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Cote d'Ivoire Methodists seek end to war

2/27/2003 News media contact: Linda Bloom · (646) 369-3759 · New York

NEW YORK (UMNS) - Methodist leaders from the Cote d'Ivoire (Ivory Coast) are blaming France for contributing to the current unrest in the West African country.

During a Feb. 26 briefing with the United Methodist Board of Global Ministries, the church leaders outlined their viewpoints on the crisis and the need for U.S. involvement. The Protestant Methodist Church of Cote d'Ivoire recently was given "mission church" status with the Board of Global Ministries.

The Rev. Benjamin Boni, president of the Protestant Methodist Church, explained that although the Sept. 18-19 uprising in Abidjan was first called an uprising of military members seeking a better life, it later became clear that the rebels had outside backing.

"This is clearly not a mutiny," Boni declared through a translator. "It's a plot of the neighboring countries with France."

The Cote d'Ivoire gained its independence from France in 1960.

He believes that France would like to see the Cote d'Ivoire divided into two parts - an eastern part, allowing the countries of Burkina Faso and Niger to use Abidjan as a port, and a western part, allowing Guinea and Mali to use San Pedro as a port. Some of the motivation, Boni claimed, is to improve conditions in Africa so that citizens of those countries will be less inclined to immigrate to France.

The Methodist delegation said it is not happy with the recent peace accord brokered by France, which also has imposed a new prime minister on the Cote d'Ivoire, ousting the Methodist who was serving in that position.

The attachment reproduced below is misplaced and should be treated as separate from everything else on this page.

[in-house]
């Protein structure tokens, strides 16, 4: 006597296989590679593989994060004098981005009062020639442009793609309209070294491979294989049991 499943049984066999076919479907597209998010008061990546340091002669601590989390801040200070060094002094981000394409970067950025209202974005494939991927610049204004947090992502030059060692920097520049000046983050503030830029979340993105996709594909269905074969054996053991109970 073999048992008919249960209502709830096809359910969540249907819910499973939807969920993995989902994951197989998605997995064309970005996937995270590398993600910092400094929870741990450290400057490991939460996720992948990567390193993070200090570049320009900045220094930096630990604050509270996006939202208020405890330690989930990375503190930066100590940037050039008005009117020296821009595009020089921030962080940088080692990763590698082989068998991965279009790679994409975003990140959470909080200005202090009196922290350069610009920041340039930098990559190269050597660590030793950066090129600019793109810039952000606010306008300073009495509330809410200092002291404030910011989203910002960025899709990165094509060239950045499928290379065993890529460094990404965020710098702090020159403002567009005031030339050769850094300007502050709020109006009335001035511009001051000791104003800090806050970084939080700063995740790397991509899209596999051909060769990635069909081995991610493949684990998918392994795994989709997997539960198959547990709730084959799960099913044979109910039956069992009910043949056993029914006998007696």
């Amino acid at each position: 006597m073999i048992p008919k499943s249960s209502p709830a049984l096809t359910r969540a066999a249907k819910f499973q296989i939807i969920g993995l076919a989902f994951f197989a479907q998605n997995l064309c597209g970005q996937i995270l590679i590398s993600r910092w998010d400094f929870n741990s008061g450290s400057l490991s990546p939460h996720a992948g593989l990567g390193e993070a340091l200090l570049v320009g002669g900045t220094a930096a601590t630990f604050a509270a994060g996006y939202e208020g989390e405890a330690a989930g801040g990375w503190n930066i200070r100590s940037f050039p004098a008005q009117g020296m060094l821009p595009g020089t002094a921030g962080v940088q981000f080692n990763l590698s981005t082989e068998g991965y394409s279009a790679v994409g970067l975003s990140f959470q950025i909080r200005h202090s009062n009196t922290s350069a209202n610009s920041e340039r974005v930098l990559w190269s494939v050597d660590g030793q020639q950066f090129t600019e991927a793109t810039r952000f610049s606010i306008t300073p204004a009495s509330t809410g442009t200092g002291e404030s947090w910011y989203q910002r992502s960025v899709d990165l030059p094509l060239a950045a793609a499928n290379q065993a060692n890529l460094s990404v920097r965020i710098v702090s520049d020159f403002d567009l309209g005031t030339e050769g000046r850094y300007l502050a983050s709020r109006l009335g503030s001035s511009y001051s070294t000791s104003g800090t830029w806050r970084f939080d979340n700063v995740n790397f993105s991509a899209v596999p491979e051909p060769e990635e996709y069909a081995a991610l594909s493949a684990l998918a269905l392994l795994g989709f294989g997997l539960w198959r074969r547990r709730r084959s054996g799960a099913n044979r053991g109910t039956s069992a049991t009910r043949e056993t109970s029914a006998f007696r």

The church's most immediate concern is the violence that has erupted from the conflict, along with what Boni described as the rebels' "extreme cruelty" against civilians.

Antoinette Gadie, of the church's Women's Division, said she is particularly in tune with the suffering of women and children. The images of mothers fleeing with children in an attempt to escape the violence "go straight to our hearts," she added.

Samuel Koffi, an assistant to Boni, put it bluntly: "Do we want another Rwanda in Africa?"

He is hoping U.S. churches will become aware of the crisis in Cote d'Ivoire and help advocate for U.S. government assistance.

Americans in particular should relate to the threat against principles of democracy and freedom, said Emmanuel Ackah, chairman of the Methodist Church financial board. "The danger we are facing is that democracy is not valid in our country," he noted. "If we had a real democracy, we would not have this war."

Although politicians sometimes try to use religious differences to create tension, that is not the problem in Cote d'Ivoire, according to the Rev. Isaac Bodje, who monitors Christian-Muslim relations for the Methodists. In fact, Christians and Muslims have often spoken "with one voice" to denounce injustices, he said.

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